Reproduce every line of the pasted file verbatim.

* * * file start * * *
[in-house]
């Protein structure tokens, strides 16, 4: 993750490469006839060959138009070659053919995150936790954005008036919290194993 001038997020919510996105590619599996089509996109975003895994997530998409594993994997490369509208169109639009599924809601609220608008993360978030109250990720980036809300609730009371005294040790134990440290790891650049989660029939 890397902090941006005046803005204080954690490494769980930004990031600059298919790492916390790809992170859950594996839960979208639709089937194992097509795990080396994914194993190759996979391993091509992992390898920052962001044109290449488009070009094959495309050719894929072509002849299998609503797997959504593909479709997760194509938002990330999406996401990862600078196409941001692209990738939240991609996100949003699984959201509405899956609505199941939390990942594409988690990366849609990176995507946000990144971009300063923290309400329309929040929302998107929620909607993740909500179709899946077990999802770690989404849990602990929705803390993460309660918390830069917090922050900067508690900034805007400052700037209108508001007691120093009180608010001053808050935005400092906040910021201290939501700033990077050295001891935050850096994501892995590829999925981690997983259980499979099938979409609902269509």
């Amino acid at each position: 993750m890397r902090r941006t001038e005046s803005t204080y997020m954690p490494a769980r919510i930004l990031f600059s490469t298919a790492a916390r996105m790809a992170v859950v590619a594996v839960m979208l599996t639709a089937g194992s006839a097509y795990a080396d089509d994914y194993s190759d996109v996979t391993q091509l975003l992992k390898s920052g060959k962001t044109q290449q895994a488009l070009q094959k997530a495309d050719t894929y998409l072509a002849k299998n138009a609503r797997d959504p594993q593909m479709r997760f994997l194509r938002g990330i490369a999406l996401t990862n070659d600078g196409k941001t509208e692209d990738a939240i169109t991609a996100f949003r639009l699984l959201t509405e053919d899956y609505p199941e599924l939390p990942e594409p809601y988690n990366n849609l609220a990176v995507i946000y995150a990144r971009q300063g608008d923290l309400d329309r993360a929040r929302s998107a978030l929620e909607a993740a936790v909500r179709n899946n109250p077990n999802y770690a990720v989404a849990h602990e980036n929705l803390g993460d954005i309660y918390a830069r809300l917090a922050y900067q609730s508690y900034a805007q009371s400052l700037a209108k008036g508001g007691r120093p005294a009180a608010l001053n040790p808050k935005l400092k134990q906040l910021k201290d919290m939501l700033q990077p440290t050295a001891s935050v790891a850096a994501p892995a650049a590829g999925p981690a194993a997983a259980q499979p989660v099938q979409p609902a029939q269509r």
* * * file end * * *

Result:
[in-house]
């Protein structure tokens, strides 16, 4: 993750490469006839060959138009070659053919995150936790954005008036919290194993 001038997020919510996105590619599996089509996109975003895994997530998409594993994997490369509208169109639009599924809601609220608008993360978030109250990720980036809300609730009371005294040790134990440290790891650049989660029939 890397902090941006005046803005204080954690490494769980930004990031600059298919790492916390790809992170859950594996839960979208639709089937194992097509795990080396994914194993190759996979391993091509992992390898920052962001044109290449488009070009094959495309050719894929072509002849299998609503797997959504593909479709997760194509938002990330999406996401990862600078196409941001692209990738939240991609996100949003699984959201509405899956609505199941939390990942594409988690990366849609990176995507946000990144971009300063923290309400329309929040929302998107929620909607993740909500179709899946077990999802770690989404849990602990929705803390993460309660918390830069917090922050900067508690900034805007400052700037209108508001007691120093009180608010001053808050935005400092906040910021201290939501700033990077050295001891935050850096994501892995590829999925981690997983259980499979099938979409609902269509």
């Amino acid at each position: 993750m890397r902090r941006t001038e005046s803005t204080y997020m954690p490494a769980r919510i930004l990031f600059s490469t298919a790492a916390r996105m790809a992170v859950v590619a594996v839960m979208l599996t639709a089937g194992s006839a097509y795990a080396d089509d994914y194993s190759d996109v996979t391993q091509l975003l992992k390898s920052g060959k962001t044109q290449q895994a488009l070009q094959k997530a495309d050719t894929y998409l072509a002849k299998n138009a609503r797997d959504p594993q593909m479709r997760f994997l194509r938002g990330i490369a999406l996401t990862n070659d600078g196409k941001t509208e692209d990738a939240i169109t991609a996100f949003r639009l699984l959201t509405e053919d899956y609505p199941e599924l939390p990942e594409p809601y988690n990366n849609l609220a990176v995507i946000y995150a990144r971009q300063g608008d923290l309400d329309r993360a929040r929302s998107a978030l929620e909607a993740a936790v909500r179709n899946n109250p077990n999802y770690a990720v989404a849990h602990e980036n929705l803390g993460d954005i309660y918390a830069r809300l917090a922050y900067q609730s508690y900034a805007q009371s400052l700037a209108k008036g508001g007691r120093p005294a009180a608010l001053n040790p808050k935005l400092k134990q906040l910021k201290d919290m939501l700033q990077p440290t050295a001891s935050v790891a850096a994501p892995a650049a590829g999925p981690a194993a997983a259980q499979p989660v099938q979409p609902a029939q269509r």